DIY: Quick and Easy All Occasion Quilled Card

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Here's an idea for a simple quilled card to express birthday wishes, thanks, sympathy, or to just say hello. It has a definite summertime vibe thanks to icy blue vellum that's crimped to conjure up thoughts of cool water, along with pastel quilling.


handmade pastel rectangular quilled card with scrollwork and flower

Card: Decide on a size to suit your needs. My tent-fold card measures 7 x 4 inches, which gives enough room to write a note inside. I like to use a portable 12-inch Fiskar's Trimmer for card making.

1. Run a small sheet of vellum - about 3 x 7 inches - through a paper crimper and cut it in half across the width. My crimper model is not available, but this wavy one would be an even better way to carry out the water theme.


2. Use a glue stick to adhere one crimped strip across the top of the card and one across the bottom. I find that glue stick marks are less likely to show through translucent vellum than other types of glue or double-stick tape. Using a light touch helps too.

3. Cut a 3 x 7-inch strip of the same white card stock as for the card and add a few crimps to the top and bottom edges. Glue this layer across the center of the card.


4. I found a piece of silky aqua seam binding in my stash and glued it across the center of the white card to add a bit of interest under the quilling.


5. Trim any excess card, vellum, and seam binding along card edges.

handmade rectangular quilled card with scroll and floral design


1. Roll a strip of quilling paper three times around a dowel (I used my glue stick as a makeshift dowel), and glue the end in place to make a ring coil. Slide it off the dowel and gently pinch at opposite points. Give it a quarter turn and pinch again to make a square. Squeeze the square inwardly at opposite points to curve the straight sides a bit, pinching the corners to give even more shape.


2. Roll five 5-inch marquise coils and glue them together to create a flower. 


3. Roll a 2-inch tight coil and glue it in place as the flower center.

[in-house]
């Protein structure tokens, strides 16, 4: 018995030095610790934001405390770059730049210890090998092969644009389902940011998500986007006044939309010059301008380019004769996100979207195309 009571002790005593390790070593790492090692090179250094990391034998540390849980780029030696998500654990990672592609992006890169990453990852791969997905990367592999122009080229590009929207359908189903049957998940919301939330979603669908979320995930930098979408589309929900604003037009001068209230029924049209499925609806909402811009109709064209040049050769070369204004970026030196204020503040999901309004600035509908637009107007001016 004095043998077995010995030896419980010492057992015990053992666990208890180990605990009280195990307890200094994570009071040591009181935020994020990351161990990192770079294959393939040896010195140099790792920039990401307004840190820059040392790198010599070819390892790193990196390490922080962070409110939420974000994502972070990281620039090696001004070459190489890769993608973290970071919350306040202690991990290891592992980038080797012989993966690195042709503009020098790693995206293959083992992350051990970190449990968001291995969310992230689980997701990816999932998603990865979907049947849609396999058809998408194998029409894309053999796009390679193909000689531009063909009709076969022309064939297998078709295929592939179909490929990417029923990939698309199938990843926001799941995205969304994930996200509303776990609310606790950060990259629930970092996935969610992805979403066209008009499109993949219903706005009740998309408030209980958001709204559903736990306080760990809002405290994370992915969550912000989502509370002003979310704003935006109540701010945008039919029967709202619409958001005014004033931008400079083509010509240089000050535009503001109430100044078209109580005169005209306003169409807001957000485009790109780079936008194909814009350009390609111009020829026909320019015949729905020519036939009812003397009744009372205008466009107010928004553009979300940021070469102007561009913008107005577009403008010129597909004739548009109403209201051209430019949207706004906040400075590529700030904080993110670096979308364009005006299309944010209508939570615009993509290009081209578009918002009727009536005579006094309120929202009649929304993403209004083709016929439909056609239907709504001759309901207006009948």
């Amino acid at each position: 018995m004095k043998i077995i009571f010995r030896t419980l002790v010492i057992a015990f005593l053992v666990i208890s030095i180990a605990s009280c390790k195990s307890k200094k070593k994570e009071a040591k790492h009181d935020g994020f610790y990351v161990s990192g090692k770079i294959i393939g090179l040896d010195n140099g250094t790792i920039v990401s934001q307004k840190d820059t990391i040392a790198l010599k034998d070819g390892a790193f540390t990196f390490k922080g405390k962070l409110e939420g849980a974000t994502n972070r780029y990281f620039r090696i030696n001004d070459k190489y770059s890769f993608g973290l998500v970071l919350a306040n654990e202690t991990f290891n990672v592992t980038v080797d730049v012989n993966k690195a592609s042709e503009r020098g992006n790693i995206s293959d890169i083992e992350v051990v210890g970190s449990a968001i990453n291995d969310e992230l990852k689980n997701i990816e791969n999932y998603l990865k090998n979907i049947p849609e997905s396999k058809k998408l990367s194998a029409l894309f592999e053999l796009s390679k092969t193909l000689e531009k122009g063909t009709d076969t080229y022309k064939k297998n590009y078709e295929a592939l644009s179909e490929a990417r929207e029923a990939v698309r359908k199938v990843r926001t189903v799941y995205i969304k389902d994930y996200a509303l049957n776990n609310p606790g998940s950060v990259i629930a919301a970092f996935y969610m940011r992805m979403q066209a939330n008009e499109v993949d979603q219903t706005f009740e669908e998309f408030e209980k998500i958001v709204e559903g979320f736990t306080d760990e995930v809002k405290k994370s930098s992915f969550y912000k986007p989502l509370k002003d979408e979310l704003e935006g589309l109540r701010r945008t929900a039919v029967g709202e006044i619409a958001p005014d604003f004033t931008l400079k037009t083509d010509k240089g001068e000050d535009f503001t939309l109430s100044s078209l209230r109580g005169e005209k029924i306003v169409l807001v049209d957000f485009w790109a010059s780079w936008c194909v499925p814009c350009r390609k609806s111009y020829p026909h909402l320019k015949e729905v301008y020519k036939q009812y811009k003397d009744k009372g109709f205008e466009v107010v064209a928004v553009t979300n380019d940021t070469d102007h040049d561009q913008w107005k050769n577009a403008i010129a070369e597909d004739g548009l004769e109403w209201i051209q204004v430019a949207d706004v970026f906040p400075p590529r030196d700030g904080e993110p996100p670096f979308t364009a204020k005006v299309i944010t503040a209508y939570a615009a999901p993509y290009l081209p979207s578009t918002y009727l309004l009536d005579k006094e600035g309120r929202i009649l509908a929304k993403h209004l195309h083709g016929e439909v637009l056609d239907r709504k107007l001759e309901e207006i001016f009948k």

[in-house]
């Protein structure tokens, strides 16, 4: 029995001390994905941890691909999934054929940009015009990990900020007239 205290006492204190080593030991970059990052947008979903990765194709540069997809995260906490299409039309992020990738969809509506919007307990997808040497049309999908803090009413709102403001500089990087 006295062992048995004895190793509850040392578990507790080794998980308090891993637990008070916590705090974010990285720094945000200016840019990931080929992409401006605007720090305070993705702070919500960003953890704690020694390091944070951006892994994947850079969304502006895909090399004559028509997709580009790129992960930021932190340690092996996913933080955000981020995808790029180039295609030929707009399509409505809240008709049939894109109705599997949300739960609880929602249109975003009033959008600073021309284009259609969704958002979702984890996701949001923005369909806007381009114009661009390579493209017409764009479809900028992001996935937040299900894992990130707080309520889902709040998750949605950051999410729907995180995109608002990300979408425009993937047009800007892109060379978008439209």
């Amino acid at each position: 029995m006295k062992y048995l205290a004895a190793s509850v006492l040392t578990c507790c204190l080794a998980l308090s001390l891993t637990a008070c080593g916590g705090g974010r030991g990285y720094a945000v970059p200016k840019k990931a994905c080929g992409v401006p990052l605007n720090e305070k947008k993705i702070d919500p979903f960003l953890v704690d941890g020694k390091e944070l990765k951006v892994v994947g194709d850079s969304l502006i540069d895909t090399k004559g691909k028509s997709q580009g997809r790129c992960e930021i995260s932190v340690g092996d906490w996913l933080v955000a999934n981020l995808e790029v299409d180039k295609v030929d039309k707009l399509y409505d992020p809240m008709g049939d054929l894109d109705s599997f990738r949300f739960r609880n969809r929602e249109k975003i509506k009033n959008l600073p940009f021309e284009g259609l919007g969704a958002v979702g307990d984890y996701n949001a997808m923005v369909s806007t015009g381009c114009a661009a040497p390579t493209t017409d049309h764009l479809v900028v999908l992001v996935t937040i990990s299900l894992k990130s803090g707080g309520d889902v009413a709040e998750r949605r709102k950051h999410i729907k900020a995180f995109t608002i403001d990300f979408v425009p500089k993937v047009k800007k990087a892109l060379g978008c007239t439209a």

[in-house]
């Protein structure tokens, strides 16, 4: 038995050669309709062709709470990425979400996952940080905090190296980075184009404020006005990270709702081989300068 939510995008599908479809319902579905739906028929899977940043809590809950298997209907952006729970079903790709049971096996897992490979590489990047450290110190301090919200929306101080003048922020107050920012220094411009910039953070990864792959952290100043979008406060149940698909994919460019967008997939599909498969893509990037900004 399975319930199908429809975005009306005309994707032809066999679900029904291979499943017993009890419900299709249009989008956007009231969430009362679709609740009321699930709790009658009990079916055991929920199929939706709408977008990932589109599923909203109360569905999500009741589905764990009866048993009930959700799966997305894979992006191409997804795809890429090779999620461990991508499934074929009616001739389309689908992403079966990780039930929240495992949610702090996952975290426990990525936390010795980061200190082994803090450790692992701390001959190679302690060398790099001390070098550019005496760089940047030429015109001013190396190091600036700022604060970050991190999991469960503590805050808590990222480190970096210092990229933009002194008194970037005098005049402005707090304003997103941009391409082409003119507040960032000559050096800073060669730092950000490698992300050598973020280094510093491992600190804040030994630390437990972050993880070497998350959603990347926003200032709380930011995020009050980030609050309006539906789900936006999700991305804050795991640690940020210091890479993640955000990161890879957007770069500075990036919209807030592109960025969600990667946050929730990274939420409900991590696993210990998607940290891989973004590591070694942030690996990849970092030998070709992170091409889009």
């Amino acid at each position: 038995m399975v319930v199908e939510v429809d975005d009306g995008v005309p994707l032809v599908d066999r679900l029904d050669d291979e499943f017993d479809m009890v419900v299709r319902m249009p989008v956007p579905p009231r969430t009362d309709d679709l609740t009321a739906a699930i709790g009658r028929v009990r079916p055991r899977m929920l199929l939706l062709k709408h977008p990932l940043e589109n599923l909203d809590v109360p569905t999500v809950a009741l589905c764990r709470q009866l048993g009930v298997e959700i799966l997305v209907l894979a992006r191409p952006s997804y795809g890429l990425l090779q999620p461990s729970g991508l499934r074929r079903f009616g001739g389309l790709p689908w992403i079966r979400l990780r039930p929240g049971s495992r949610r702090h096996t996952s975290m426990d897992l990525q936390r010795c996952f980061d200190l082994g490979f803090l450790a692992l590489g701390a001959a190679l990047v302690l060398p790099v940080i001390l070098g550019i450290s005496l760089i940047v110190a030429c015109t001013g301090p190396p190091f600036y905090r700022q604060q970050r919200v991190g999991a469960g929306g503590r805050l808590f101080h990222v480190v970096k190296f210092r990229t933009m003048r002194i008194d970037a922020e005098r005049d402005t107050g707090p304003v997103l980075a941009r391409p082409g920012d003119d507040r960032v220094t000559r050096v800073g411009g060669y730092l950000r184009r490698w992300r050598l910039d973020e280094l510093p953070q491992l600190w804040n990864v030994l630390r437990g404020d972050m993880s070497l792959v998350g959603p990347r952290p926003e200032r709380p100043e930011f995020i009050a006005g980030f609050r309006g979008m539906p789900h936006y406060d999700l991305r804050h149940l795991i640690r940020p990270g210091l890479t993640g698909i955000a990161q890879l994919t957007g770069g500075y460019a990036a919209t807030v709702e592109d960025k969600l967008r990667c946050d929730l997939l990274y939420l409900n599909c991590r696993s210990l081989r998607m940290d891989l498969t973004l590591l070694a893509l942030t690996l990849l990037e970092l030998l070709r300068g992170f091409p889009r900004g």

4. Glue the square frame to the center of the seam binding and glue the flower inside it.

handmade quilled card with scrollwork and flower

5. Make 6 scrolls: use 3 to 4-inch strips to make two S-scrolls that are coiled at each end and four 1.5 to 2-inch scrolls with just one end coiled. As you can see, the left and right side scrolls don't match exactly... just glue the scrolls together to create groupings that you find pleasing to the eye. Glue one grouping on each side of the center square.


all occasion quilled card in pastel summer colors

6. Make 2 each: 1-inch, 1.5-inch, 2-inch tight coils and glue them along the scroll sections as shown.


7. Make two 3-inch teardrops and glue one at the far end of each scroll section.

rectangular pastel quilled card on outdoor glass table

A blurry shot, but the sun was on its way down on this summer evening. I wish I'd been able to capture the sun as it was a vivid red - beautiful, but sad at the same time as the color was due to smoke from fires that are burning all the way on the other side of the country and in Canada.


If you are new to quilling, there are loads of YouTube videos and books to get you started. You also might want to look at my answers to Frequently Asked Quilling Questions and my Basic Tutorials. For more summertime quilled card ideas, have a look here, here, and here.

vivid color book cover, The Art of Paper Craft by Helen Hiebert

Helen's Hiebert's newest book The Art of Papercraft will be released in February and is available for pre-order. Having had a chance to preview it, I can say without reservation (and not just because I contributed a project) that it is an amazing book (320 pages - wow!) filled with enticing ideas. 


The eye-catching cover was created by Owen Gildersleeve who will be an upcoming guest on Helen's podcast, Paper Talk... I never miss an episode.


Congratulations to Beth Reece, whose website Quillerie.b is now live!


I'll be taking a little break from publishing new blog posts in August, but the newsletter will continue to go out on schedule to subscribers. You can read the latest issue here and sign up for future editions here. It will arrive in your inbox once every three weeks and you may unsubscribe at any time.




Ann Martin
Ann Martin

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